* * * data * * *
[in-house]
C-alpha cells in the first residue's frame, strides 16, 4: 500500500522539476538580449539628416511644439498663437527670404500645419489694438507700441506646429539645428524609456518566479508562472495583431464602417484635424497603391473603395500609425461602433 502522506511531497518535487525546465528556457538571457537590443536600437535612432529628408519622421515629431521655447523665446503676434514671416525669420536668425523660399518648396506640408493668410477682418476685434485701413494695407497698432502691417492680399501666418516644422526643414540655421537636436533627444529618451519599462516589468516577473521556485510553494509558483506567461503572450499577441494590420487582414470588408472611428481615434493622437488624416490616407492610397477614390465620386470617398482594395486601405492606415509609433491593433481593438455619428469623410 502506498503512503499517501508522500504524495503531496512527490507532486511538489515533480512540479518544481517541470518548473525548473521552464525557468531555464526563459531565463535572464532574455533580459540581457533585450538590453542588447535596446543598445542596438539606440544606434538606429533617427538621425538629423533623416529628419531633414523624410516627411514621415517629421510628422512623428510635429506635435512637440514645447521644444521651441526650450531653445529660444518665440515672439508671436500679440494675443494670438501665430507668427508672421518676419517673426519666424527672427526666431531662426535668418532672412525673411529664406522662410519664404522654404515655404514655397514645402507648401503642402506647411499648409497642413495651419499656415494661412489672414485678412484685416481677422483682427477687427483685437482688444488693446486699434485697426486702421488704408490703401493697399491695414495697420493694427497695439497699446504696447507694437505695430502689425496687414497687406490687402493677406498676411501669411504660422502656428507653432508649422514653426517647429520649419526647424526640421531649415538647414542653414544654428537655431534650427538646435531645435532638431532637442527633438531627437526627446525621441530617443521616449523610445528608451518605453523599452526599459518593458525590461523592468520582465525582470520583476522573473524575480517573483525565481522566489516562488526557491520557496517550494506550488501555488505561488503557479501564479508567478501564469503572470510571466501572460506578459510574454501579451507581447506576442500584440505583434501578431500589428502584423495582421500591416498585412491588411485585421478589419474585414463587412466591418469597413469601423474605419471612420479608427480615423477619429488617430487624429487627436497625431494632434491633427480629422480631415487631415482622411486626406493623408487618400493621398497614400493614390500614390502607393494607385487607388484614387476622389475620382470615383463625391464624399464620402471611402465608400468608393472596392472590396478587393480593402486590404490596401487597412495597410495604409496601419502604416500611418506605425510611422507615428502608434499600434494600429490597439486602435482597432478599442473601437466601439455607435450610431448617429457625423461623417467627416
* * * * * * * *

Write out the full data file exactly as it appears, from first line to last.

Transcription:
[in-house]
C-alpha cells in the first residue's frame, strides 16, 4: 500500500522539476538580449539628416511644439498663437527670404500645419489694438507700441506646429539645428524609456518566479508562472495583431464602417484635424497603391473603395500609425461602433 502522506511531497518535487525546465528556457538571457537590443536600437535612432529628408519622421515629431521655447523665446503676434514671416525669420536668425523660399518648396506640408493668410477682418476685434485701413494695407497698432502691417492680399501666418516644422526643414540655421537636436533627444529618451519599462516589468516577473521556485510553494509558483506567461503572450499577441494590420487582414470588408472611428481615434493622437488624416490616407492610397477614390465620386470617398482594395486601405492606415509609433491593433481593438455619428469623410 502506498503512503499517501508522500504524495503531496512527490507532486511538489515533480512540479518544481517541470518548473525548473521552464525557468531555464526563459531565463535572464532574455533580459540581457533585450538590453542588447535596446543598445542596438539606440544606434538606429533617427538621425538629423533623416529628419531633414523624410516627411514621415517629421510628422512623428510635429506635435512637440514645447521644444521651441526650450531653445529660444518665440515672439508671436500679440494675443494670438501665430507668427508672421518676419517673426519666424527672427526666431531662426535668418532672412525673411529664406522662410519664404522654404515655404514655397514645402507648401503642402506647411499648409497642413495651419499656415494661412489672414485678412484685416481677422483682427477687427483685437482688444488693446486699434485697426486702421488704408490703401493697399491695414495697420493694427497695439497699446504696447507694437505695430502689425496687414497687406490687402493677406498676411501669411504660422502656428507653432508649422514653426517647429520649419526647424526640421531649415538647414542653414544654428537655431534650427538646435531645435532638431532637442527633438531627437526627446525621441530617443521616449523610445528608451518605453523599452526599459518593458525590461523592468520582465525582470520583476522573473524575480517573483525565481522566489516562488526557491520557496517550494506550488501555488505561488503557479501564479508567478501564469503572470510571466501572460506578459510574454501579451507581447506576442500584440505583434501578431500589428502584423495582421500591416498585412491588411485585421478589419474585414463587412466591418469597413469601423474605419471612420479608427480615423477619429488617430487624429487627436497625431494632434491633427480629422480631415487631415482622411486626406493623408487618400493621398497614400493614390500614390502607393494607385487607388484614387476622389475620382470615383463625391464624399464620402471611402465608400468608393472596392472590396478587393480593402486590404490596401487597412495597410495604409496601419502604416500611418506605425510611422507615428502608434499600434494600429490597439486602435482597432478599442473601437466601439455607435450610431448617429457625423461623417467627416